Nora Freeman Engstrom, a law professor at Stanford University, says that Powell’s actions appear to violate Rule 3.3 of the ABA’s model rules of professional misconduct which hold that “a lawyer shall not knowingly … make a false statement of fact of law to a tribunal”.

Since election day last year, federal and state courts have dismissed more than 60 lawsuits alleging electoral fraud and irregularities by Powell, and other Trump allies.

Shortly after the election, Trump named Powell as a senior member of an “elite strike force” who would prove that Joe Biden only won the 2020 presidential race because the election was stolen from him. But Trump refused to pay her for her services. To remedy this, Powell set up a new nonprofit called Defending the Republic; its stated purpose is to “protect the integrity of elections in the United States”.

As a nonprofit, the group is allowed to raise unlimited amounts of “dark money” and donors are legally protected from the ordinary requirements to disclose their identities to the public. Powell warned supporters that for her to succeed, “millions of dollars must be raised”.

Echoing Trump’s rhetoric, Powell told prospective donors that Defending the Republic had a vast team of experienced litigators.

Sidney Powell speaks at a press conference on election results in Alpharetta, Georgia.
Sidney Powell speaks at a press conference on election results in Alpharetta, Georgia. Photograph: Elijah Nouvelage/Reuters

Among the attorneys who Powell said made up this “taskforce” were Emily Newman, who had served Trump as the White House liaison to the Department of Health and Human Services and as a senior official with the Department of Homeland Security. Newman had been a founding board member of Defending the Republic.

But facing sanctions in the Michigan case, some of the attorneys attempted to distance themselves from having played much of a meaningful role in her litigation.

Newman’s attorney told Parker, the judge, that Newman had “not played a role in the drafting of the complaint … My client was a contract lawyer working from home who spent maybe five hours on this matter. She really wasn’t involved … Her role was de minimis.”

To have standing to file her Michigan case, Powell was initially unable to find a local attorney to be co-counsel on her case but eventually attorney Gregory Rohl agreed to help out.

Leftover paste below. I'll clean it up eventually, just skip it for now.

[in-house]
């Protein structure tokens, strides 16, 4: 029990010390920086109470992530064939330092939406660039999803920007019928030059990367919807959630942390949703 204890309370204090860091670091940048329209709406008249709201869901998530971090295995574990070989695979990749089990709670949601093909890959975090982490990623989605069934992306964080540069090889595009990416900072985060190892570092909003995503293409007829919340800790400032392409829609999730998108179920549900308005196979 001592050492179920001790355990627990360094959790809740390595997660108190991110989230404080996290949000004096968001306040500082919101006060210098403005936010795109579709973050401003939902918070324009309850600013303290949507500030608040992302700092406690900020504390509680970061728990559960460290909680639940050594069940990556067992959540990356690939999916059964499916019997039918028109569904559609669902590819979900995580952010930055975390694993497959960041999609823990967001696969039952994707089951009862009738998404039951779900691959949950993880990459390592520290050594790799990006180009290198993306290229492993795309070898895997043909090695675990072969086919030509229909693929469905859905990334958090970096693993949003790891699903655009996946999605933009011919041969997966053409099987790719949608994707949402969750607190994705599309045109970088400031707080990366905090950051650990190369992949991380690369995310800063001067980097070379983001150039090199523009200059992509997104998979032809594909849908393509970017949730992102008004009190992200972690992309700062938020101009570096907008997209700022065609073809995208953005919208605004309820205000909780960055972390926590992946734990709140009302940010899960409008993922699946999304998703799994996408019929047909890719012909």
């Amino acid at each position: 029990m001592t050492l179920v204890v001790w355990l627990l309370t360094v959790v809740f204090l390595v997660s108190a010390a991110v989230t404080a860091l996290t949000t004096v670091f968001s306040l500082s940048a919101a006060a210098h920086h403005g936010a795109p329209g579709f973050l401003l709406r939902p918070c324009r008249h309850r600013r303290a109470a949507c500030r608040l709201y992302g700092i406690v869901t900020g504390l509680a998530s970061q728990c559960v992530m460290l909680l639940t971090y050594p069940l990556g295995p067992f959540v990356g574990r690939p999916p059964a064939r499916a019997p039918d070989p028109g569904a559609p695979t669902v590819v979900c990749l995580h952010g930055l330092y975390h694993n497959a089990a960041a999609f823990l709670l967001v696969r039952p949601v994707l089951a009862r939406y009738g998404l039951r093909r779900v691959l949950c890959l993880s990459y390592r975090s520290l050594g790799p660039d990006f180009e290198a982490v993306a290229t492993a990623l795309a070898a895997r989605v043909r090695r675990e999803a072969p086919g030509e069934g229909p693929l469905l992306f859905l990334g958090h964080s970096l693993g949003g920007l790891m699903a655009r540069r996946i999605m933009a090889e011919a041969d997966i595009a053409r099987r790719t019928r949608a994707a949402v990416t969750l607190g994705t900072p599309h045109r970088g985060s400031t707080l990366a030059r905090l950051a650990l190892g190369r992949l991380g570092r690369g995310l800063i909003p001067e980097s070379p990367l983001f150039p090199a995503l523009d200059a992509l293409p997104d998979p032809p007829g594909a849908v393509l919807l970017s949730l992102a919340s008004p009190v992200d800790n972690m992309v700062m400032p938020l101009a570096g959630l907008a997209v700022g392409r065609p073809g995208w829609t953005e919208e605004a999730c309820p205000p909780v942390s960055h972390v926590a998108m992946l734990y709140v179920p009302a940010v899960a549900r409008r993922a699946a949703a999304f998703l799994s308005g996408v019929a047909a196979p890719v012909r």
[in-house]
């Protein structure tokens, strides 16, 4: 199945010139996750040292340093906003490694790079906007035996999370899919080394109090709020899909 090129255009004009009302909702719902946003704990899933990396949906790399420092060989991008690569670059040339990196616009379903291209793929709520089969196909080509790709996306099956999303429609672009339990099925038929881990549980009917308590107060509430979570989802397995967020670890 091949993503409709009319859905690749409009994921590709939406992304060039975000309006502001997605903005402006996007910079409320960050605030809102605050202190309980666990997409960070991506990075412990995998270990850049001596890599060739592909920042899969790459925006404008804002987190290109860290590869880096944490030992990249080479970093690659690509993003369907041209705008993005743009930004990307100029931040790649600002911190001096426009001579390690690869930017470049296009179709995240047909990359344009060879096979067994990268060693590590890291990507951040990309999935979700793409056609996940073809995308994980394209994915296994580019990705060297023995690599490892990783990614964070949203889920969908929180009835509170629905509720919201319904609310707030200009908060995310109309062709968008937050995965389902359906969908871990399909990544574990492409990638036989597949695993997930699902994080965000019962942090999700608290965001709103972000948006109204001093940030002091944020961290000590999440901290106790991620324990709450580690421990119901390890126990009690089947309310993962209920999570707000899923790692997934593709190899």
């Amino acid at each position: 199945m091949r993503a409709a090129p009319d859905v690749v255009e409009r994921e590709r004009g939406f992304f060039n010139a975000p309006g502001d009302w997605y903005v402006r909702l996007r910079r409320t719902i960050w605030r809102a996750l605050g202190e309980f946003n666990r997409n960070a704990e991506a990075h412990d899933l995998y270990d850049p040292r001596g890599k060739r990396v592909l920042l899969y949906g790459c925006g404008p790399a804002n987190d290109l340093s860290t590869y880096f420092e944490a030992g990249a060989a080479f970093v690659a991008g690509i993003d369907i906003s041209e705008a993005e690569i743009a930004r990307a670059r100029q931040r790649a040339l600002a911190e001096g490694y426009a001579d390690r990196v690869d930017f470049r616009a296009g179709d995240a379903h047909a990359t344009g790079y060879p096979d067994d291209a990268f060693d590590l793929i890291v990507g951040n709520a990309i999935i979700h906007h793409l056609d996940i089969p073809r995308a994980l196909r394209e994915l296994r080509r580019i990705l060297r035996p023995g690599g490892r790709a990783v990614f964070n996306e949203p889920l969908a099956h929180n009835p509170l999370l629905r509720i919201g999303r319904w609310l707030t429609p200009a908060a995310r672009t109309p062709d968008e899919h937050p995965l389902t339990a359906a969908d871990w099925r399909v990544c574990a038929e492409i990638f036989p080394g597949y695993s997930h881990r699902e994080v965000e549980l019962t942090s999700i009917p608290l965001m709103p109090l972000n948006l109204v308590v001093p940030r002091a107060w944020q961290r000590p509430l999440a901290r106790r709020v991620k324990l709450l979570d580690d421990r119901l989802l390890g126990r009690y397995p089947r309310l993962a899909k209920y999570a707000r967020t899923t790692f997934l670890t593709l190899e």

But when Rohl was sanctioned by Parker and referred to the Michigan attorney disciplinary board for further investigation, his defense was that he, too, was barely involved in the case. He claimed that he only received a copy of “the already prepared” 830-page initial complaint at the last minute, reviewed it for “well over an hour”, while then “making no additions, decisions or corrections” to the original.

As with Newman, Parker, found that Rohl violated ethics rules by making little, if any, effort to verify the facts of the claims in Powell’s filings.

In sanctioning Rohl, the judge wrote that “the court finds it exceedingly difficult to believe that Rohl read an 830-page complaint in just ‘well over an hour’ on the day he filed it. So, Rohl’s argument in and of itself reveals sanctionable conduct.”

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Govt to introduce important Bill, Covid situation likely to be discussed

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The government on Thursday will table ‘The National Institute of Pharmaceutical Education and Research (Amendment) Bill 2021’ in the Lok Sabha. A discussion on Coronavirus (Covid-19) pandemic and its various related aspects is also likely to take place in the lower House.


Health Minister Mansukh Mandaviya will move the ‘The National Institute of Pharmaceutical Education and Research (Amendment) Bill’ in the Lok Sabha to amend the National Institute of Pharmaceutical Education and Research Act, 1998.





Under rule 193, a discussion on Covid-19 pandemic and various aspects related to it will likely take place. According to sources, the members may also raise their concern and ask for the government’s preparedness for the new Omicron variant. Under Rule 193, members can seek details about the new Covid variant. “Short duration discussion is likely to be held in the Lok Sabha on the Covid and its various aspects, including new Omicron variant,” sources said.


Union Minister Gajendra Singh Shekhawat, Prahlad Singh Patel, General V.K. Singh, Krishan Pal, Bhanu Pratap Verma, Rameshwar Teli and Kaushal Kishore will lay papers on the table. Reports and action reports of different standing committees will also be laid in the day.


The Lok Sabha on Wednesday passed the Assisted Reproductive Technology (Amendment) Bill 2021 (ART) by voice vote as the amendments moved by the DMK MP N.K. Prem Chandran, Trinamool Congress MP Saugata Roy and Shiv Sena MP Vinayak Raut were negated. The ART Bill seeks to regulate fertility clinics. All such clinics will have to be registered under the National Registry of Banks and Clinics of India.


The opposition is likely to continue to raise its voices on price rise, unemployment and extended jurisdiction of the Border Security Force (BSF) in some states. The opposition parties are also demanding a law guaranteeing the minimum support price (MSP).

(Only the headline and picture of this report may have been reworked by the Business Standard staff; the rest of the content is auto-generated from a syndicated feed.)